Our government has awarded nearly 40 contracts for road work in 39 electoral districts under this program. This has brought many benefits to both rural and urban districts in terms of making improvements to our roads and bridge infrastructure, ensuring employment opportunities, as well as providing prospects for the local construction industry. This is part of government’s ongoing plan to rejuvenate Newfoundland and Labrador. Statistics Canada estimates that for every million dollars spent on road work, 12 direct and eight indirect jobs are created. Job creation throughout the province is a key component of this government’s strategy to revitalize our provincial economy.

Among the commitments included in this year’s program was a $1.5 million contribution for the completion of the Bifurcation Road, linking Kenmount Road to the Outer Ring Road, in the City of St. John’s.

One contract for the Bifurcation Road has been awarded to Municipal Construction Limited of Paradise and a second tender is due to close next week.

Our government is committed to the completion of the Trans Labrador Highway over the next six to seven years, a $104 million project. Our government announced the awarding of three contracts for the Trans Labrador Highway, valued at over $35 million, in September. The awarding of these contracts will provide much needed employment opportunities for local residents as well as economic opportunities for local businesses and surrounding communities.

In the interest of ensuring federal support for our provincial transportation priorities, I have also met with the federal Transport Minister, my Atlantic Transportation counterparts, my colleagues from across the country and Minister Efford as the province’s representative in the federal cabinet.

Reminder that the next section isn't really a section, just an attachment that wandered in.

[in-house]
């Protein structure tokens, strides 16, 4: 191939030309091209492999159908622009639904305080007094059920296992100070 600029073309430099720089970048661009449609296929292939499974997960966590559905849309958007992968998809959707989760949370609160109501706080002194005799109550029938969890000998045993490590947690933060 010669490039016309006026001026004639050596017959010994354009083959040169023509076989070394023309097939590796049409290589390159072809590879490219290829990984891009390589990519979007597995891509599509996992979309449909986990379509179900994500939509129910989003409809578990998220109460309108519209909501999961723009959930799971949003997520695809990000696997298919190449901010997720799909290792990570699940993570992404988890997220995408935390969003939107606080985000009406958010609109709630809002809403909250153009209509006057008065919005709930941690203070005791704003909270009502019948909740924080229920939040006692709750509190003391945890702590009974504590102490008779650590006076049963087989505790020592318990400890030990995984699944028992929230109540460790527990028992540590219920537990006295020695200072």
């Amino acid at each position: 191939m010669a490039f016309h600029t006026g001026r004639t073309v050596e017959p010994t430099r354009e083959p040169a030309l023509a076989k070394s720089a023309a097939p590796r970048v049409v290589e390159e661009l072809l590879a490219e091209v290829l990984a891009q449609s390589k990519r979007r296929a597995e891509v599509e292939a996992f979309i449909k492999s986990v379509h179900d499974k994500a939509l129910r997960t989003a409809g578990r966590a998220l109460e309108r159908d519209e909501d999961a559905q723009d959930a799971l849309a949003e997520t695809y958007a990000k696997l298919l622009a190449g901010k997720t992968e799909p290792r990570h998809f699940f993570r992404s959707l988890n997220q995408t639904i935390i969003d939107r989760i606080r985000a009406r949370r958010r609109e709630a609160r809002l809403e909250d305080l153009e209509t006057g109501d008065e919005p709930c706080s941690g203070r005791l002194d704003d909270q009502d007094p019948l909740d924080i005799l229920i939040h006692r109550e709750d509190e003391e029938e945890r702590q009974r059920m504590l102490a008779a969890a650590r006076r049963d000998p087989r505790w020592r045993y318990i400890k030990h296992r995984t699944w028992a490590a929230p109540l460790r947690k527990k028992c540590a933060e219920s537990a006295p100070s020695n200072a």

The Honourable Jean-C Lapierre, Federal Transport Minister and myself had our first face-to-face meeting in early September and we had an open and frank discussion regarding the transportation issues that are important to Newfoundlanders and Labradorians.

The federal minister and I talked about the necessity for upgrades to Newfoundland and Labrador’s highways and secondary roads. We believe that greater flexibility is needed in federal funding agreements for transportation infrastructure with the provinces and territories. I will say more about this later.

We also had discussions about federal-provincial highway funding agreements. There are currently only two sources of federal funding available for highway construction; the Strategic Highway Improvement Program (SHIP), and the Canada Strategic Infrastructure Fund (CSIF). It is vitally important to the future of the roads infrastructure in this province that we have new federal-provincial agreements for the maintenance of our provincial highway network.